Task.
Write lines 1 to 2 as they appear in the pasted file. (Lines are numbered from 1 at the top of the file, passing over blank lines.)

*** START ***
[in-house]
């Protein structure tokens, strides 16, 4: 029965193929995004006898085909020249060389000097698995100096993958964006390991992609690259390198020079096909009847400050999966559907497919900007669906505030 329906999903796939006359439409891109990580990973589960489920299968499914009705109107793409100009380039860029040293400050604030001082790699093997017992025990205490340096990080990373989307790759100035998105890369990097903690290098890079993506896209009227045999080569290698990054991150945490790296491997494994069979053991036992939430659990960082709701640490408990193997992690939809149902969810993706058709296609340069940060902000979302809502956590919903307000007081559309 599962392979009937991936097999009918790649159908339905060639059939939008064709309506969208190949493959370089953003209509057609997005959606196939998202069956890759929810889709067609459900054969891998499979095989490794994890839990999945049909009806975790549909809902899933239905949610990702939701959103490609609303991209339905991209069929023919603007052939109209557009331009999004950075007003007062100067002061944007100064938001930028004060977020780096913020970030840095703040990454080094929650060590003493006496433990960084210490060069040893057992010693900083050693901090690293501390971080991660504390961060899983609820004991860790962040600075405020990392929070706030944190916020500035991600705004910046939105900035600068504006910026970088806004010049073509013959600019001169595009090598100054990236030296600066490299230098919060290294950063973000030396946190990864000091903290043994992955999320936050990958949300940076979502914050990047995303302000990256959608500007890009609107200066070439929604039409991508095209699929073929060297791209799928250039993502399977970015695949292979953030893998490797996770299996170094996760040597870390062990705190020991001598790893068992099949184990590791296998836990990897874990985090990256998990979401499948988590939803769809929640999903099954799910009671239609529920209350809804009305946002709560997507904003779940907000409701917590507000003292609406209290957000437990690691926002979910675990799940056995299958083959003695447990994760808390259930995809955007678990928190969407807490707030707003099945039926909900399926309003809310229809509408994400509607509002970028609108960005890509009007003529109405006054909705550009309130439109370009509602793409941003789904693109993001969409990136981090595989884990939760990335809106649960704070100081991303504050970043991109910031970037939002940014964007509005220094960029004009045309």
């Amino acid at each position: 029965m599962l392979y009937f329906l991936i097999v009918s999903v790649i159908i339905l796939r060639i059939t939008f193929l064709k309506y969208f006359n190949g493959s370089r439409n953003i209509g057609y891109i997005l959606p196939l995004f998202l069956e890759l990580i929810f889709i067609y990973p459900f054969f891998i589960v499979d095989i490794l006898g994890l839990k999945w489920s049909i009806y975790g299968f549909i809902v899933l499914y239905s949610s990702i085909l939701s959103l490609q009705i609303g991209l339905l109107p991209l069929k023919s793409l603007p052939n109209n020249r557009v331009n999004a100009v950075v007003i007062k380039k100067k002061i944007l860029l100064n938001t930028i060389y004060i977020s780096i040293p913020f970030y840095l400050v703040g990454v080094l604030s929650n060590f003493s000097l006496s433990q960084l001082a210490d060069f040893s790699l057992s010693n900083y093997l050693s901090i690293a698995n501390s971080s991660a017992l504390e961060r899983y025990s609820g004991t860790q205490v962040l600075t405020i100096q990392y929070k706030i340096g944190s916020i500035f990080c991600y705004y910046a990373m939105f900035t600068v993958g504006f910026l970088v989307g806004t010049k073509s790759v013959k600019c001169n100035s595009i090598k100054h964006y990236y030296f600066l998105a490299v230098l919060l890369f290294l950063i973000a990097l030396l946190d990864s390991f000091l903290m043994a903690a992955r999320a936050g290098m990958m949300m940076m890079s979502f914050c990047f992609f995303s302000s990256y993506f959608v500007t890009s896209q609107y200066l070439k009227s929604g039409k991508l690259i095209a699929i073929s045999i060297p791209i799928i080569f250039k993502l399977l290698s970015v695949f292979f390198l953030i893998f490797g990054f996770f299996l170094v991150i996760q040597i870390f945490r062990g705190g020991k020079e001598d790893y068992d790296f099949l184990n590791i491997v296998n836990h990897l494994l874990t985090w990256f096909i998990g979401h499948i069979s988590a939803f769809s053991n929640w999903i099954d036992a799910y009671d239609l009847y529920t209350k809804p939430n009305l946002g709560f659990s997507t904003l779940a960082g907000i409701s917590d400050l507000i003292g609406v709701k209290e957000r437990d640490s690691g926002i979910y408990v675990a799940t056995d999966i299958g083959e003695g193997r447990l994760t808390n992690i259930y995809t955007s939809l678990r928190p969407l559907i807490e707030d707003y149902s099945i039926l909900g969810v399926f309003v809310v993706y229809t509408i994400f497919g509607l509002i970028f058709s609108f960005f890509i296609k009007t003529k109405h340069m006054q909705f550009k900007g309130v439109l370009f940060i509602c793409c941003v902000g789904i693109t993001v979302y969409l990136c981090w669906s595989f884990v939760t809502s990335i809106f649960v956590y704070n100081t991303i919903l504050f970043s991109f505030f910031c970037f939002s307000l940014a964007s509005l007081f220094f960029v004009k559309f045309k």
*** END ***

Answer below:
[in-house]
């Protein structure tokens, strides 16, 4: 029965193929995004006898085909020249060389000097698995100096993958964006390991992609690259390198020079096909009847400050999966559907497919900007669906505030 329906999903796939006359439409891109990580990973589960489920299968499914009705109107793409100009380039860029040293400050604030001082790699093997017992025990205490340096990080990373989307790759100035998105890369990097903690290098890079993506896209009227045999080569290698990054991150945490790296491997494994069979053991036992939430659990960082709701640490408990193997992690939809149902969810993706058709296609340069940060902000979302809502956590919903307000007081559309 599962392979009937991936097999009918790649159908339905060639059939939008064709309506969208190949493959370089953003209509057609997005959606196939998202069956890759929810889709067609459900054969891998499979095989490794994890839990999945049909009806975790549909809902899933239905949610990702939701959103490609609303991209339905991209069929023919603007052939109209557009331009999004950075007003007062100067002061944007100064938001930028004060977020780096913020970030840095703040990454080094929650060590003493006496433990960084210490060069040893057992010693900083050693901090690293501390971080991660504390961060899983609820004991860790962040600075405020990392929070706030944190916020500035991600705004910046939105900035600068504006910026970088806004010049073509013959600019001169595009090598100054990236030296600066490299230098919060290294950063973000030396946190990864000091903290043994992955999320936050990958949300940076979502914050990047995303302000990256959608500007890009609107200066070439929604039409991508095209699929073929060297791209799928250039993502399977970015695949292979953030893998490797996770299996170094996760040597870390062990705190020991001598790893068992099949184990590791296998836990990897874990985090990256998990979401499948988590939803769809929640999903099954799910009671239609529920209350809804009305946002709560997507904003779940907000409701917590507000003292609406209290957000437990690691926002979910675990799940056995299958083959003695447990994760808390259930995809955007678990928190969407807490707030707003099945039926909900399926309003809310229809509408994400509607509002970028609108960005890509009007003529109405006054909705550009309130439109370009509602793409941003789904693109993001969409990136981090595989884990939760990335809106649960704070100081991303504050970043991109910031970037939002940014964007509005220094960029004009045309």